Please take the time to submit your final version. We regret that we cannot accept updates.

Please don’t submit a manuscript you have submitted to the Award in previous years. We do feel your entry will be at a disadvantage if you do this. We prefer fresh, unseen work.

Please take the time to follow submission/payment guidelines. The ability to follow guidelines does count towards your overall score.


PAYMENT

Cost of entry is A$25 per manuscript and A$15 per image. This is Australian dollars. There is no GST/tax component in this entry fee.

Paypal is now our only accepted method of payment. As such, we have wiped the $2 Paypal transaction fee. You do not need a Paypal account to make payment. All major credit and debit cards are accepted. Payment is fast and easy and safe. www.paypal.com.au or www.paypal.com.

Payment should be made at the same time as manuscript/image submission.

Please send Paypal payment to KBRawardATkids-bookreviewDOTcom, leaving your name and manuscript/image title in the note field. Take care when typing the email address correctly—it is KBRaward not KBRawards. Many payments are not reaching us because the email address is not being typed correctly. Please ensure you type the address exactly – KBRawardATkids-bookreviewDOTcom.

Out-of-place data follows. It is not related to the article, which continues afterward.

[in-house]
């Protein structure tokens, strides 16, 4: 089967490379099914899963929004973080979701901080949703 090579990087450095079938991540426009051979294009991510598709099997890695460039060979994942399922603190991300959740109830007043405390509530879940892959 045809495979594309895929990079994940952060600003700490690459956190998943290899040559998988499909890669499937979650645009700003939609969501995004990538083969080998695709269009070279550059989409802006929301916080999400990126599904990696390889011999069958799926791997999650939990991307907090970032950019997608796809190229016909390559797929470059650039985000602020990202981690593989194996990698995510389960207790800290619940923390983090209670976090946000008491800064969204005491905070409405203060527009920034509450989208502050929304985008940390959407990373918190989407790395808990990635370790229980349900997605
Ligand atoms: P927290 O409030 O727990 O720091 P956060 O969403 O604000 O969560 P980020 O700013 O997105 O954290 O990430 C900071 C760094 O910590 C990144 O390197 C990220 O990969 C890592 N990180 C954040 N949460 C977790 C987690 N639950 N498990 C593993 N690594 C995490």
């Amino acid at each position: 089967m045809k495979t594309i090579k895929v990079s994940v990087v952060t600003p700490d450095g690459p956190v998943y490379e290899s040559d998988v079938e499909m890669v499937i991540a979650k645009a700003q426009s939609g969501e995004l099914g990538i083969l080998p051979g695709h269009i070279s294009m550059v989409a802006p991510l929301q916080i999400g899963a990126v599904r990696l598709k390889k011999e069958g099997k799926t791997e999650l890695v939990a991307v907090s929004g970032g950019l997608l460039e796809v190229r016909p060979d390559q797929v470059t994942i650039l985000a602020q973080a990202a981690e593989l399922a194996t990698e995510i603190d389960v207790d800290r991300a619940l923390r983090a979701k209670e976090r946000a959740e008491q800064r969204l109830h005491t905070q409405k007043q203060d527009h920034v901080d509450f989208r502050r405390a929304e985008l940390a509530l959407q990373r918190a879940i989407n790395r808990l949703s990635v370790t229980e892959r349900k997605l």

We cannot accept Paypal e-cheques.

International section entrants: Paypal payment must be made in Australian dollars; please do not deduct tax.

We are unable to advise receipt of payment but will be in touch if we find any issues. Your ‘confirmation of receipt email’ and Paypal’s confirmation of payment email serves as your receipt.


FEEDBACK SHEETS

All author entrants will receive a feedback sheet (illustrators receive no feedback sheet). Sheets will be emailed within twelve (12) weeks of the end of competition. If you send in multiple entries, you will not receive all sheets at the same time.

Feedback Sheets consist of 10 components, with a total score of 50. Sheets may contain a small amount of written feedback, though this is not guaranteed.

We had exceptional feedback on our sheets last year and hope you find them valuable. We regret we cannot discuss or provide further information on them. Please do contact us if you haven’t received your sheet by 31 July 2014.